130. We Made It

Brave? Nuts? You tell me.

Cappuccino at the airport, my arrival ritual

But we’re here, in Bell’Italia. And bella it is. We are in the Umbrian hilltop town of Orvieto. The vistas are spectacular. The shops are filled with ceramics and olive oil and books (yes, books. We have passed three bookstores in this little town — I defy you to do that in New York City). People are out doing their shopping, walking their dogs, chatting with neighbors.

If I only had room in my luggage

At lunch, we sat next to a man who spoke no English but was eager to chat. Where are you from, he asked. When he heard Philadelphia, he said “Ah, Rocky Balboa,” and mimed boxing. As a fan of the Rocky franchise, I prefer that to the usual, “Ah, cream cheese.”

A little lunch

So at first glance, not much has changed. The restaurants are bustling with outdoor diners, the shops are open and thriving, the streets are charming. The food, of course, is incredible. But here’s what’s different:

Truffles being shaved onto Ben’s pasta

There are virtually no Americans, further cementing the thought that we were crazy to take this risk. As a matter of fact, in a country that is normally chock-a-block with travelers from around the world, I have almost entirely heard Italian being spoken on the streets.

Two crazy Americans

And in a country where the double-kiss is the standard greeting, I have seen none of that. Zero. No self-conscious, jokey elbow bumps that we have adopted in the states; they have simply cut out the unnecessary touching altogether.

Lighting a candle for special intentions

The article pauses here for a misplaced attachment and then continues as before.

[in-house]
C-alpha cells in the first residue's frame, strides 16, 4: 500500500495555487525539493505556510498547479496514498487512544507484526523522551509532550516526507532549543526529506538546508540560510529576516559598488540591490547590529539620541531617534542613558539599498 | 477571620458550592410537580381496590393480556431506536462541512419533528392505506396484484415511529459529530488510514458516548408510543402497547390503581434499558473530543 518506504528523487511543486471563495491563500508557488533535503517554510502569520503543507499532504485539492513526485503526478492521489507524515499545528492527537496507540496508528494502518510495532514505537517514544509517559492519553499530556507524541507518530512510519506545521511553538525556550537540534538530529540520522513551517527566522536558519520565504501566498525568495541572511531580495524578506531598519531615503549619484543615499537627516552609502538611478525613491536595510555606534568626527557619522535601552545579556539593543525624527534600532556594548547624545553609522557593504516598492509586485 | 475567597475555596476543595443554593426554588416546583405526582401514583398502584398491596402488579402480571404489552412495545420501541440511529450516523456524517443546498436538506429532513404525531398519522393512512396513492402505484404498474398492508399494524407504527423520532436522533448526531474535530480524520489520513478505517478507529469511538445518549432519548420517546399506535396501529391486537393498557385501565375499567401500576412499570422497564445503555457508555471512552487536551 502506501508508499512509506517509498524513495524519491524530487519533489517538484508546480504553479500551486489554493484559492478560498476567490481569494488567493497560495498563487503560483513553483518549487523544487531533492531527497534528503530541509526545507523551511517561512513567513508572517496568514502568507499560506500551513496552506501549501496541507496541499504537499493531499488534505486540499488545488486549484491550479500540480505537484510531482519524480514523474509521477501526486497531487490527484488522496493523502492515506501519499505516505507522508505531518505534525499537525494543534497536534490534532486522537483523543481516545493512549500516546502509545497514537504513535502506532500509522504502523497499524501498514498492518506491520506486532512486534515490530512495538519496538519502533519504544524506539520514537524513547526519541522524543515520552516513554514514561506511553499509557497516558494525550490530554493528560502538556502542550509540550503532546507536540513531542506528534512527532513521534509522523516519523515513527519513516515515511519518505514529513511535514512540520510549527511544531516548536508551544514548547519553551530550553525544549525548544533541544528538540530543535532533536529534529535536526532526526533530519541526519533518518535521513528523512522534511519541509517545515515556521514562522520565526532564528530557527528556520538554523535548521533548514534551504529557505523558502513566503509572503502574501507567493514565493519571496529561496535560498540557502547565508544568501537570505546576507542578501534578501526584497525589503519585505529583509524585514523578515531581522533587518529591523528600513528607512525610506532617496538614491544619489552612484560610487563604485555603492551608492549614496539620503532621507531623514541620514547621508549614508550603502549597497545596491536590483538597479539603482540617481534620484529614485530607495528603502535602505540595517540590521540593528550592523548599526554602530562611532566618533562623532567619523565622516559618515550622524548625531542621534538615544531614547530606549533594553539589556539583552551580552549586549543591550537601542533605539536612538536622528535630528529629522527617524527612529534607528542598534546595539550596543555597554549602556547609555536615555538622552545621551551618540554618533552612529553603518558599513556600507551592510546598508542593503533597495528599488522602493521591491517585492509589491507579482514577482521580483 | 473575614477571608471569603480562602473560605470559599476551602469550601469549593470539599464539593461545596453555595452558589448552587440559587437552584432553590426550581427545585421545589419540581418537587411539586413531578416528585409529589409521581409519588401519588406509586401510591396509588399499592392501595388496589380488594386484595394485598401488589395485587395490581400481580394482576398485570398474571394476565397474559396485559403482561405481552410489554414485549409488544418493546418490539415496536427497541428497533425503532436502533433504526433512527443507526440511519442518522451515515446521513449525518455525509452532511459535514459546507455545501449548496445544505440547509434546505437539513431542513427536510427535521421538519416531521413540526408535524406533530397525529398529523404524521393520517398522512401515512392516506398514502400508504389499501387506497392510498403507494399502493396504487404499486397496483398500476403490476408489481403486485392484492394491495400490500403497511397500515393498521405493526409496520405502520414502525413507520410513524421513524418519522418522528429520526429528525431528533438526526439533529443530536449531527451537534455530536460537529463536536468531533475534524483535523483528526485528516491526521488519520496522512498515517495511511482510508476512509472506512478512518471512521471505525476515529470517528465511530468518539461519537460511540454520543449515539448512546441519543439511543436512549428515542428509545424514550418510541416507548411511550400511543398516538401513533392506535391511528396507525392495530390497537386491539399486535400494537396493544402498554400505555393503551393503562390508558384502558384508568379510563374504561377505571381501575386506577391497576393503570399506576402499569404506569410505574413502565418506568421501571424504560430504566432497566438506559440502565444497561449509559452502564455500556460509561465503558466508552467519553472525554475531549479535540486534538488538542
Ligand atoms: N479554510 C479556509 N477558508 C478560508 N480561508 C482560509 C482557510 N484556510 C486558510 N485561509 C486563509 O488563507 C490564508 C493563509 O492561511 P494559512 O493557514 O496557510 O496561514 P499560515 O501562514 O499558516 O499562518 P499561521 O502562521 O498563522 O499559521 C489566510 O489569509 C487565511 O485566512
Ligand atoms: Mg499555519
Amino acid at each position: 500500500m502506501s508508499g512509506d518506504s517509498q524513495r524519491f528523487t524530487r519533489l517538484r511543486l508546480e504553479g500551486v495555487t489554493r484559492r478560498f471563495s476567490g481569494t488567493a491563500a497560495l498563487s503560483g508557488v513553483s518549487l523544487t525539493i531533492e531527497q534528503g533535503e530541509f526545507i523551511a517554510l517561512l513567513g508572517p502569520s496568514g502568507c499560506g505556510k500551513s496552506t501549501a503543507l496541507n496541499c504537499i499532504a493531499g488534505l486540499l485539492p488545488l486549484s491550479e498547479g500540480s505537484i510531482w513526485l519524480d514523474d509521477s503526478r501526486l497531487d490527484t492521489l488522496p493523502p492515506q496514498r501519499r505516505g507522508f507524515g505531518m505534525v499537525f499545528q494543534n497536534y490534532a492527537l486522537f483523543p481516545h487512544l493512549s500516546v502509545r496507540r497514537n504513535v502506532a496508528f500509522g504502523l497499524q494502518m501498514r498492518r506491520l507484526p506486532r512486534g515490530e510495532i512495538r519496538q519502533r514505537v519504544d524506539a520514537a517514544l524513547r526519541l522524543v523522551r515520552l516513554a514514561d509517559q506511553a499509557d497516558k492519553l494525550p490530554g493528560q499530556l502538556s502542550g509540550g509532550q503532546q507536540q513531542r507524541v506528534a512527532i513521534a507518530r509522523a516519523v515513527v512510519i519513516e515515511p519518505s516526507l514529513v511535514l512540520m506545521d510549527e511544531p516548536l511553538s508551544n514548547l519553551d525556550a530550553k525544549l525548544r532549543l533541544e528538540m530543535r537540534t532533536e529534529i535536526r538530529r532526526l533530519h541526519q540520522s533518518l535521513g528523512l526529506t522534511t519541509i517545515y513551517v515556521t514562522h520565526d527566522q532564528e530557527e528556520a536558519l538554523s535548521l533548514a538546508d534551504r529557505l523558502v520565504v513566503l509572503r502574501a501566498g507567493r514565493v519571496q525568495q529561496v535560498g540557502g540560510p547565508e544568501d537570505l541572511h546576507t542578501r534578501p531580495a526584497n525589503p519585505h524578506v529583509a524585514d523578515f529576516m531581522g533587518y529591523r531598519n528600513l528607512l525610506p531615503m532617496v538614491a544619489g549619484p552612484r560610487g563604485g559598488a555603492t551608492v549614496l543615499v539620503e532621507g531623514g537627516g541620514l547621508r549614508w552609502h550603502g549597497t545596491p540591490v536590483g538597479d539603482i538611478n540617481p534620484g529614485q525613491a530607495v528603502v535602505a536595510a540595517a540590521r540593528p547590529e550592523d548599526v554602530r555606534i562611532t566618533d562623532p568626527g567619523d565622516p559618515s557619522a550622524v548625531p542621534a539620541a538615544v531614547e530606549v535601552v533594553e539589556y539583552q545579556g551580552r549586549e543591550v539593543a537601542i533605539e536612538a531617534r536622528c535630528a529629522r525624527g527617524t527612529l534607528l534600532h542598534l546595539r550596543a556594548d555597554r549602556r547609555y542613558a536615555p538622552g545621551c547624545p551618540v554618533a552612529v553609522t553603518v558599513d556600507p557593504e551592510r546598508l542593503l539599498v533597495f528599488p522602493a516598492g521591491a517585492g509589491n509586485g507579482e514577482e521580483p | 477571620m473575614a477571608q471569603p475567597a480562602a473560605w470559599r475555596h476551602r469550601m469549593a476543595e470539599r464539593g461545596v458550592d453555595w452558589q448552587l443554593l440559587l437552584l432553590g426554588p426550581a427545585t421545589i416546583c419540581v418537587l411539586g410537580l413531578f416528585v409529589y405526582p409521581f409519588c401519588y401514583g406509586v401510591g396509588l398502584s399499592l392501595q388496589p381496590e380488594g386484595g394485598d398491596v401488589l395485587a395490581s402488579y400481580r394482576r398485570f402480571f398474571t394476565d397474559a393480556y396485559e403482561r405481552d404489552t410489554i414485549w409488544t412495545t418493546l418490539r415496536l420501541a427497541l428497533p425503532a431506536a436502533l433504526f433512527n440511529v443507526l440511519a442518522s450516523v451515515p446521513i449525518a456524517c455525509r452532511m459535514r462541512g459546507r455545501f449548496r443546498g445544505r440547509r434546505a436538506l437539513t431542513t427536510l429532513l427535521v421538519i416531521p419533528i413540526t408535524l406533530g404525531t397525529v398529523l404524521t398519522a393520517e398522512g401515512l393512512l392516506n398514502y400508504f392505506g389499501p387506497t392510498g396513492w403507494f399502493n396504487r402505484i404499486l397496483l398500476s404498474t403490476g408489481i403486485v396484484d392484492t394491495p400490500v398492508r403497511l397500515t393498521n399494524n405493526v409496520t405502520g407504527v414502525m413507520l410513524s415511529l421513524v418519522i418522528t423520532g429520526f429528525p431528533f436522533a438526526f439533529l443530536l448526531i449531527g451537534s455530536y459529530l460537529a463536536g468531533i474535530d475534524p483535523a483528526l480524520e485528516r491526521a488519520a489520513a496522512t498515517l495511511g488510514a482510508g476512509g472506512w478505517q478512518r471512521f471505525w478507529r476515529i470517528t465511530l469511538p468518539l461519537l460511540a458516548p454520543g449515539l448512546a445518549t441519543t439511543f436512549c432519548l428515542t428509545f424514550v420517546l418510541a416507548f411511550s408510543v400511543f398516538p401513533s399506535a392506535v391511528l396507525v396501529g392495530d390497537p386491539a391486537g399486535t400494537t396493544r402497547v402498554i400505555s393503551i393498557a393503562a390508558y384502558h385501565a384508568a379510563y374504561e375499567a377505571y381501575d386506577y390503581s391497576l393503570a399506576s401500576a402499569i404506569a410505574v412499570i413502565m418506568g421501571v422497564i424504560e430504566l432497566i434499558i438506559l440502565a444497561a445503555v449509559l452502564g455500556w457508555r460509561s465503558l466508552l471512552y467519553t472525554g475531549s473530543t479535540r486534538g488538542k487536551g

And the masks. Everybody here has a mask dangling from their ears, at the ready for when they step inside. No hysteria, no defiance, no macho lunacy. Maybe it’s being the epicenter of the first Western outbreak, and seeing thousands of nonni die alone in hospitals. Maybe it’s taking “Love they neighbor” of their religion seriously, and not using their Christianity as an excuse for self-indulgence. Maybe it’s a basic respect for science. Whatever it is, it renews one’s faith in humanity. We could learn a thing or two.

At the outdoor market

8 thoughts on “130. We Made It

  1. To be in Italy without American tourists! Really well observed, Gigi. Hard to believe there’s a place where people view face masks as a sensible safety measure and not an assault on their constitutional rights to be self-indulgent, uncaring idiots.
    Enjoy your stay.


  2. Your smile says it all. Thanks for the photos and commentary. The mask comments were so insightful. I wholeheartedly agree with you. Amare!


  3. I can’t wait to hear about your further adventures. So glad you took the plunge in these uncertain times. I’m missing Italy so much – of course I’m so jealous. Enjoy this special trip! 🇮🇹


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